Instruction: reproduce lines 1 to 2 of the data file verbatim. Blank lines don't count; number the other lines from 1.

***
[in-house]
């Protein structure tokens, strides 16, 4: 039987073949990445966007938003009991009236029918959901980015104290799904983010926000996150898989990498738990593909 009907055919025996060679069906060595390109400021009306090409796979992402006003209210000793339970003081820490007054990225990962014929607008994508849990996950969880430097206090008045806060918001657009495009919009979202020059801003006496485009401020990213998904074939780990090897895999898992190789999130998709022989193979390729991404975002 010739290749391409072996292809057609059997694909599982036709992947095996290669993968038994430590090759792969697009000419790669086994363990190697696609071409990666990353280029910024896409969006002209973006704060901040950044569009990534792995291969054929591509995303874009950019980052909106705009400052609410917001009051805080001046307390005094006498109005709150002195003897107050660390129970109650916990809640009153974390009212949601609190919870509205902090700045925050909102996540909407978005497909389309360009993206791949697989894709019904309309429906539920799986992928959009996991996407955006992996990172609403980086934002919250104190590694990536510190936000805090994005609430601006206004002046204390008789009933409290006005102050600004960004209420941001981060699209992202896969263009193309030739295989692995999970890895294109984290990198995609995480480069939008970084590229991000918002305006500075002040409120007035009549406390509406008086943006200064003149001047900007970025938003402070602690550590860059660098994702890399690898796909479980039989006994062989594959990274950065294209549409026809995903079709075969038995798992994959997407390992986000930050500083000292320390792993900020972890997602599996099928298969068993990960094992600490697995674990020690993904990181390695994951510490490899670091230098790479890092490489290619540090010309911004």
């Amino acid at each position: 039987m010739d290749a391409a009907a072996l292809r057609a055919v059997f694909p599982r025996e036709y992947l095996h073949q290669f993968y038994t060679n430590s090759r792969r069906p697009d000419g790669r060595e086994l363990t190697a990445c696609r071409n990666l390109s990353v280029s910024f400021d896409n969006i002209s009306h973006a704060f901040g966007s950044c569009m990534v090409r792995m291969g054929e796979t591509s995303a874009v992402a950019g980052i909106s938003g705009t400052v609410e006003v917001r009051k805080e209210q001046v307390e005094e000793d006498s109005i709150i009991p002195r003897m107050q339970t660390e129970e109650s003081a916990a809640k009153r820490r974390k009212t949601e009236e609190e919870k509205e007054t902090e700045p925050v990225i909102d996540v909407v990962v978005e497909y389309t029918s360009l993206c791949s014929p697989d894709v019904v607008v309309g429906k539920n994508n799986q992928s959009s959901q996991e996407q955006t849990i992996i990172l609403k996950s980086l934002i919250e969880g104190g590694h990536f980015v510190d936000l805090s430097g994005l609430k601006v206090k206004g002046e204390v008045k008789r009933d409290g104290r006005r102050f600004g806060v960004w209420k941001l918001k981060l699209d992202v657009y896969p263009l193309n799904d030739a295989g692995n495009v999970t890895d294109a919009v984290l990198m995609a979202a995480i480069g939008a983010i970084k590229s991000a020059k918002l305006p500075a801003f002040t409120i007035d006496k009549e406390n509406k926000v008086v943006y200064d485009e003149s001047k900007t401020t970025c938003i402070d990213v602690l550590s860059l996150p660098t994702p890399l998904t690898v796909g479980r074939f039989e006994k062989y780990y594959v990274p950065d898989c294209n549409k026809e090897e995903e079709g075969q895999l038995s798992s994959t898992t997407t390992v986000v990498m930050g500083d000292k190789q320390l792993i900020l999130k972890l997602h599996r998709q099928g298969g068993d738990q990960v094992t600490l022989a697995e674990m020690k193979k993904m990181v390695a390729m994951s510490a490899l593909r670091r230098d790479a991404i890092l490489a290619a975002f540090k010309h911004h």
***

[in-house]
């Protein structure tokens, strides 16, 4: 039987073949990445966007938003009991009236029918959901980015104290799904983010926000996150898989990498738990593909 009907055919025996060679069906060595390109400021009306090409796979992402006003209210000793339970003081820490007054990225990962014929607008994508849990996950969880430097206090008045806060918001657009495009919009979202020059801003006496485009401020990213998904074939780990090897895999898992190789999130998709022989193979390729991404975002 010739290749391409072996292809057609059997694909599982036709992947095996290669993968038994430590090759792969697009000419790669086994363990190697696609071409990666990353280029910024896409969006002209973006704060901040950044569009990534792995291969054929591509995303874009950019980052909106705009400052609410917001009051805080001046307390005094006498109005709150002195003897107050660390129970109650916990809640009153974390009212949601609190919870509205902090700045925050909102996540909407978005497909389309360009993206791949697989894709019904309309429906539920799986992928959009996991996407955006992996990172609403980086934002919250104190590694990536510190936000805090994005609430601006206004002046204390008789009933409290006005102050600004960004209420941001981060699209992202896969263009193309030739295989692995999970890895294109984290990198995609995480480069939008970084590229991000918002305006500075002040409120007035009549406390509406008086943006200064003149001047900007970025938003402070602690550590860059660098994702890399690898796909479980039989006994062989594959990274950065294209549409026809995903079709075969038995798992994959997407390992986000930050500083000292320390792993900020972890997602599996099928298969068993990960094992600490697995674990020690993904990181390695994951510490490899670091230098790479890092490489290619540090010309911004």